by Francis B. Anstib. Renal Affections by William Roberts, Asthma by Hyde Salter,
Cerebral Affections by H Charlton Bastian, Gout and Rheumatism by Alfred Baring Gar-
bod, Constitutional Syphilis by Jonathan Hutchinson, Diseases of the Stomach by Wilson
Fox, Diseases of the Skin by Balmanno Squire, Affections of the Larynx by Morell Mac-
kenzie, Diseases of the Rectum by Blizard Curling, Diabetes by Laudrr Brunton, Intes-
tinal Diseases by John Syer Bristowe, Catalepsy and Somnambulism by Thomas Kino Cham-
bers, Apoplexy by J. Hughlinqs Jackson, Angina Pectoris by Professor Gairdner, Emphy-
sema of the Lungs by Sir William Jbnner, etc etc. All the leading schools in Great Britain
have contributed their best men in generous rivalry, to build up this monument of medical sci-
ence. St. Bartholomew's, Guy's, St Thomas's, University College, St. Mary's, in London, while
the Edinburgh, Glasgow, and Manchester schools are equally well represented, the Army Medical
School at Netley, the military and naval services, and the public health boards. That a work
conceived in such aspirin, and carried out under such auspioes should prove an indispensable
treasury of facts and experience, suited to the daily wants of the practitioner, was inevitable, and
the aucoess which it has enjoyed in England, and the reputation which it has acquired on this
side of the Atlantic, hnve sealed it with the approbation of the two pre-eminently practical nations.
Its large size and high price having kept it beyond the reach of many practitioners in this
country who desire to possess it, a demand has arisen for an edition at a price which shall ren-
der it accessible to all. To meet this demand the present edition has been undertaken. The
five volumes and five thousand pages of the original have, by toe use of a smaller type and double
columns, been compressed into three volumes of over three thousand pages, clearly and hand-
somely printed, and offered at a price which renders it one of the cheapest works ever presented
te the American profession.

But not only is the American edition more convenient and lower priced than the English;
it is also better and more complete. Some years having elapsed since 'the appearance of a
portion of the work, additions are required to bring up the subjects to the existing condition
of science. Some diseases, alxo, which are comparatively unimportant in England, require more
elaborate treatment to adapt the articles devoted to them to the wants of the American physi-
oian ; and there are points on which the received practice in this country differs from that
adopted abroad. The supplying of these deficiencies has been undertaken by Hebry Harts-
hornb, M.D.,late Professor of Hygiene in the University of Pennsylvania, who has endeavored
to render the Work fully up to the day, and as useful to the American physician as it has proved
to be to his English brethren. The number of illustrations has also been largely increased, and
no effort spared to render the typographical execution unexceptionable in every respect.

Really too muoh praise can scarcely be given to
this noble book. It is a cyclopedia of medicine
written by some of the best men ot Europe. It It
full of asefnl information such as one finds frequeot
need of in one's daily work As a book of reference
it is invaluable. It it np with the times. It is clear
and concentrated in style, and Us form is worthy
of its famous publisher. — Louisville Med. News,
Jan. 31, 1880.

" Reynolds* System of Medicine" is ju'tly con-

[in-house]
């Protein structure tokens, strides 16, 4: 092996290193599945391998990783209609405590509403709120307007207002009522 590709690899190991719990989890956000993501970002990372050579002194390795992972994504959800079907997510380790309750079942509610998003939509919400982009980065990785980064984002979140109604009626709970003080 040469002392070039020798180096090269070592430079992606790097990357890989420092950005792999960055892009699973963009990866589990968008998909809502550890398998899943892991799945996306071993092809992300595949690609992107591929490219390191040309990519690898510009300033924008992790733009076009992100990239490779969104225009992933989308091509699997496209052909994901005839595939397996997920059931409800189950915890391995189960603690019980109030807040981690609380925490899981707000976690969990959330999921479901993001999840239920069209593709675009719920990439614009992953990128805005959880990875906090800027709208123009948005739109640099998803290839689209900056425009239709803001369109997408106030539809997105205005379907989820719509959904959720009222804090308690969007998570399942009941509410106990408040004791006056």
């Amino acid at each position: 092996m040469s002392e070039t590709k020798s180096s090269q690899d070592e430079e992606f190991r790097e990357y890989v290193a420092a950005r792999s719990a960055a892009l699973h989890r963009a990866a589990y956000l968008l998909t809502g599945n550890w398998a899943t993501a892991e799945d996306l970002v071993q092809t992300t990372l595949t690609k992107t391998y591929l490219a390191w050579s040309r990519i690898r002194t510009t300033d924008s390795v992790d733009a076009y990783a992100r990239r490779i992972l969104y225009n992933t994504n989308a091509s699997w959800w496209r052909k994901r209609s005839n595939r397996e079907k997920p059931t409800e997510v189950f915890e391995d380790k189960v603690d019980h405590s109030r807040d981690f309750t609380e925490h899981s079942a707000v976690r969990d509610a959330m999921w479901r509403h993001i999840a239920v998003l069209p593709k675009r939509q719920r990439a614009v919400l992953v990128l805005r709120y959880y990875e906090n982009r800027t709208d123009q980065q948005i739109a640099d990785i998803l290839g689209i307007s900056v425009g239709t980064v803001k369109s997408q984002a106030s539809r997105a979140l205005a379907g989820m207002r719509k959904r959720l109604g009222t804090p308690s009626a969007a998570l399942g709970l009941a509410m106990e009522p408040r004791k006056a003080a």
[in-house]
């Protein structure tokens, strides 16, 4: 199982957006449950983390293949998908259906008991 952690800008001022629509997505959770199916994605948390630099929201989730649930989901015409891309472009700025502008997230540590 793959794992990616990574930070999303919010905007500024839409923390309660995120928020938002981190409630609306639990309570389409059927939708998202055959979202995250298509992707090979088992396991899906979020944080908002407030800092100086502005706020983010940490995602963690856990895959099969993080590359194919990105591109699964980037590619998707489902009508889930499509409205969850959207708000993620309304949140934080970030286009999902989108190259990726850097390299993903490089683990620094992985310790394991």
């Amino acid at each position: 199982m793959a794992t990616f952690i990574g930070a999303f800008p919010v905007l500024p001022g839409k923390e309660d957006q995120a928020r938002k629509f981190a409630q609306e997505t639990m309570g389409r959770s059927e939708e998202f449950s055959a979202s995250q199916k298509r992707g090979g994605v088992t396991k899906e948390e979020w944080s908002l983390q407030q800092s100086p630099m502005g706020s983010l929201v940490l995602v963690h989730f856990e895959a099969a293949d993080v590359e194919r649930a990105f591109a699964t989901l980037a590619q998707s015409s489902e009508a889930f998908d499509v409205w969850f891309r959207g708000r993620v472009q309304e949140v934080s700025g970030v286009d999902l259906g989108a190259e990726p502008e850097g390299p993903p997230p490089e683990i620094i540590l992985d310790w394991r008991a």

sidered the most popular work on the principles and
practice of medicine in the English language The
contributors to this work are gentlemen of well-
known reputation on both sides of the Atlantic.
Each gentleman has striven to make bis part of the
work as practical as possible, and the information
contained is such as is needed by the busy practi-
tioner.— St. Louis Med. and Burg. Journ., Jan. '80.

Dr. Hartshorne has made ample additions and
revisions, all of which give Increased value to the
▼olume, and render it mere useful to the Ameri-
chii practitioner. There is no volume in English
medical literature more valuable, and erery pur-
chaser will, on becoming familiar with it, congrat-
ulate hlm«*lf ah ths poMPoufnp of thU r**t more.
house of information, la regard to so many of the

subjects with which he should be familiar. — OaiU
lard's Med. Journ., Feb. 1880.

There is no medical work which we have in times
past more frequently and fully consulted when per*
plezed by doubts as to treatment, or by having un-
usual or apparently inexplicable symptoms pre-
sented to us than "Reynolds' System of Medicine."
Among its contributors are gentlemen who are as
well known by reputation upon this side of the
Atlantis as In Great Britain, and whose right te
speak with authority upon the subjects about
which they have written, is recognised the world
over. They have evidently striven to make their
esKays as practical as possible, and while these are
sufficiently full to entitle them to the name of
monographs, they are not loaded down with such
an amount of detail as to render them wearisome
to the general reader. In a word, they contain just
t ha» kind of information whiob the busy practitioner
frequently finds himself in need of. In order that
any deficiencies may be supplied, the publishers
have committed the preparation of the book for the
press to Dr. Henry Hartshorne, who*>e judicious
noteedtetrlbuted throughout the volume afford abun-
dant evidence of the thoroughness of the rerUfoii to
which he has subjected it.— Am. Jour.Med. 8cien
Jan. 1880.

-.4m. Jour. Med. Sciences,

Digitized by LiOOgle

18 Henkt C. Lea's Son & Co.'s Publications — (Nerv. Dis , <tc).



Prof, of Materia Mtdica and General Therapeutics in the Jeff Med. Coll. of Phila., etc

CATION TO MEDICINE. In one very handsome 8vo. volume of about 270 pages,
with 98 illustrations. Cloth, $2 50. (Just ready.)